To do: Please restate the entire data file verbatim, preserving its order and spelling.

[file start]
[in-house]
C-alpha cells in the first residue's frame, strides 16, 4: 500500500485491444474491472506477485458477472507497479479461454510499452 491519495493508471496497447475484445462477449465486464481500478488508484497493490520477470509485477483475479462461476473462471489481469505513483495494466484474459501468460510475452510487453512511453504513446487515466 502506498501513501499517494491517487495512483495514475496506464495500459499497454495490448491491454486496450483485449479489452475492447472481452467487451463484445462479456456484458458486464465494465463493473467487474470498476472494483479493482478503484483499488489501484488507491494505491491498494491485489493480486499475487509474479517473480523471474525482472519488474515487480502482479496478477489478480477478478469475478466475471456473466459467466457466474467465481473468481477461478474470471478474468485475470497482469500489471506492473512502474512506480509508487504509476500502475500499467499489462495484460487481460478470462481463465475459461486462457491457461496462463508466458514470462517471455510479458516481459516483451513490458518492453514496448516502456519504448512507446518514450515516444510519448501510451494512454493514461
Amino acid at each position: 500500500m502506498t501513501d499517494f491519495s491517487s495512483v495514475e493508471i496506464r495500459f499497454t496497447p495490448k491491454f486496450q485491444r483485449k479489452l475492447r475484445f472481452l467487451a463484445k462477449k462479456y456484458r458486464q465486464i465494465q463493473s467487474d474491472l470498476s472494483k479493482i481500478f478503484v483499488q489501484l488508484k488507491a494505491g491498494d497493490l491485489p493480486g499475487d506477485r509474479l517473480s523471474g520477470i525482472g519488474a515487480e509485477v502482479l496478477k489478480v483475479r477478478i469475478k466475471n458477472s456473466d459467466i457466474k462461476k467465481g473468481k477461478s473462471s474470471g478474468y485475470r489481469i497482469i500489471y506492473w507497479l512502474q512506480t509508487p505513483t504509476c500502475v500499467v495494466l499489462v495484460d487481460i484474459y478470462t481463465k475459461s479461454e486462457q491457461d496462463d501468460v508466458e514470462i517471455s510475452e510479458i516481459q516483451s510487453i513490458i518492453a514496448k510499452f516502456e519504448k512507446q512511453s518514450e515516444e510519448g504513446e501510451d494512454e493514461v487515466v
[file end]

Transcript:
[in-house]
C-alpha cells in the first residue's frame, strides 16, 4: 500500500485491444474491472506477485458477472507497479479461454510499452 491519495493508471496497447475484445462477449465486464481500478488508484497493490520477470509485477483475479462461476473462471489481469505513483495494466484474459501468460510475452510487453512511453504513446487515466 502506498501513501499517494491517487495512483495514475496506464495500459499497454495490448491491454486496450483485449479489452475492447472481452467487451463484445462479456456484458458486464465494465463493473467487474470498476472494483479493482478503484483499488489501484488507491494505491491498494491485489493480486499475487509474479517473480523471474525482472519488474515487480502482479496478477489478480477478478469475478466475471456473466459467466457466474467465481473468481477461478474470471478474468485475470497482469500489471506492473512502474512506480509508487504509476500502475500499467499489462495484460487481460478470462481463465475459461486462457491457461496462463508466458514470462517471455510479458516481459516483451513490458518492453514496448516502456519504448512507446518514450515516444510519448501510451494512454493514461
Amino acid at each position: 500500500m502506498t501513501d499517494f491519495s491517487s495512483v495514475e493508471i496506464r495500459f499497454t496497447p495490448k491491454f486496450q485491444r483485449k479489452l475492447r475484445f472481452l467487451a463484445k462477449k462479456y456484458r458486464q465486464i465494465q463493473s467487474d474491472l470498476s472494483k479493482i481500478f478503484v483499488q489501484l488508484k488507491a494505491g491498494d497493490l491485489p493480486g499475487d506477485r509474479l517473480s523471474g520477470i525482472g519488474a515487480e509485477v502482479l496478477k489478480v483475479r477478478i469475478k466475471n458477472s456473466d459467466i457466474k462461476k467465481g473468481k477461478s473462471s474470471g478474468y485475470r489481469i497482469i500489471y506492473w507497479l512502474q512506480t509508487p505513483t504509476c500502475v500499467v495494466l499489462v495484460d487481460i484474459y478470462t481463465k475459461s479461454e486462457q491457461d496462463d501468460v508466458e514470462i517471455s510475452e510479458i516481459q516483451s510487453i513490458i518492453a514496448k510499452f516502456e519504448k512507446q512511453s518514450e515516444e510519448g504513446e501510451d494512454e493514461v487515466v